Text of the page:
The Art of Seeing: Impressions of Spring through Word and Image

 – Emily Dickinson and an Impressionist Painter

with Mary Attwood  

Thursday 28th March 2024

7-8pm (UK time) via Zoom

A Light exists in Spring
Not present on the Year
At any other period —
When March is scarcely here…”

 A Light Exists in Spring by Emily Dickinson

 This session will be recorded.

As Spring returns in our seasonal cycle, Nature reveals herself differently in visual resplendence, as new growth emerges from the stillness of the ground, blossoming into colour and vibrancy. As light is renewed, Spring beckons us out into the world again, asking us to open our five outer senses, these great portals we possess – each one distinct in its own right – which act as bridges between our outer experience and the inner richness of our feelings, bodies, imagination and heart. The seeing, hearing, smelling, tasting, touching of the world reminds us of an engagement with Nature, of phenomena, and of relata, the arousal of feeling sparked by a touch of something ‘other’ on the senses from which relationship may arise.

The art that emerged in the period known as Impressionism communicates this relata by taking the viewer into a felt response to our impressions of Nature.  Instantaneous moments of seeing, fleeting moments of time, can sometimes give rise to an emotional, spiritual longing as we are both drawn into Nature, feeling part of her, and simultaneously stand apart as witness to her continuous movement. Similar to the French Impressionist painters, the American poet, Emily Dickinson ( 1830- 1886), captures the images and emotional experiences of Nature by not seeking to copy or recreate it in a realist sense, but rather communicate the living experience of it through her open senses, and her deeper, reflective responses to the moments of its vision.

In this session, we will take just one painting of Spring by an Impressionist painter as we are guided by the poetic imagery of Emily Dickinson’s words. The Impressionists and Dickinson were contemporaneous, and the similitude between their works reveal the joy at the dance of Spring emerging in the world, and of the loss of it in the transience of time, brought to life through word and image.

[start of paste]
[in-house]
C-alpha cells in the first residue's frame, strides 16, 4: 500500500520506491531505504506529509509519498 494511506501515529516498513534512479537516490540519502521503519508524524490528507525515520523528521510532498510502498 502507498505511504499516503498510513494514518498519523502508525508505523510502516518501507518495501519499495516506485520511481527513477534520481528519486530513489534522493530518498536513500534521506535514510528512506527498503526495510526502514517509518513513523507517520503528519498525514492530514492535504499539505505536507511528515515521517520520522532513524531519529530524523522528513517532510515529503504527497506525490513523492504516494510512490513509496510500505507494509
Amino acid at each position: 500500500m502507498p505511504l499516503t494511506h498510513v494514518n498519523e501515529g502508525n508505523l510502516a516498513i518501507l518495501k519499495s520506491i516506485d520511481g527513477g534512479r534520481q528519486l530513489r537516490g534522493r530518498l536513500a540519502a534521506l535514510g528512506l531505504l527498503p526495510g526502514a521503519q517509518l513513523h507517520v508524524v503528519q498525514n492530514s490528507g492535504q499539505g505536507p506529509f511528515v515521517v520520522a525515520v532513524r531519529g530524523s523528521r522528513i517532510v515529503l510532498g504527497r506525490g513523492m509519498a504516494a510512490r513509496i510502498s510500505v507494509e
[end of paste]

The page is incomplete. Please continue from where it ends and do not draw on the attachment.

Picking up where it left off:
These sessions take a threefold approach of theory, practice and reflection with just one work of art.  The work of art will not be revealed until the session, but do please bring open eyes, ears and a pen and paper! Or, if you prefer to just listen and look, you can do that too.  These sessions are open to everyone whether you are a seasoned art lover or not. 

BOOKING: Please book directly through Mary Attwood website by clicking here.

BIOGRAPHY

Mary Attwood is co-founder and director of The Centre for Myth, Cosmology and the Sacred, an art historian, author, mentor and business creative. She is co-founder and director of Channel McGilchrist, was the founding Chairman of the Victoria branch of 90,000 member strong The Arts Society, is a qualified practitioner of yoga, meditation and mindfulness, has published two books with Watkins, and published an ancestral family book with the CFHT in 2023. She holds a BA hons degree in the History of Art from UCL and Birkbeck, where she focused on late medieval and renaissance Art and Architeture. She holds an MA with distinction in Myth, Cosmology and the Sacred from CCCU where she researched renaissance art and art’s effects in general on the viewer/ beholder. Taking as broad an epistemological approach as possible, she studied the meaning/s of art, specifically quattrocento Florentine Renaissance art, in the contexts of ancient Greek philosophy, the neuroscientific approach of McGilchrist’s hemisphere theory, archetypal psychology and Renaissance artistic approaches.

Mary’s teaching and research seek to offer a renaissance of art and consciousness, through a broader understanding of art, not as an object to be analysed, but as a bridge between seemingly disparate ways of understanding the world and our place in it. While honouring the historical, broadening perceptions of art beyond rationalising analysis, categories and styles, opens doorways both in us and in the image. But beyond this, she believes that how we look at art can reveal ways of knowing and seeing that change not only what we see in art, but change us and the world, and can help meet the complexities of modern living by offering a renaissance of humane values.

 

 

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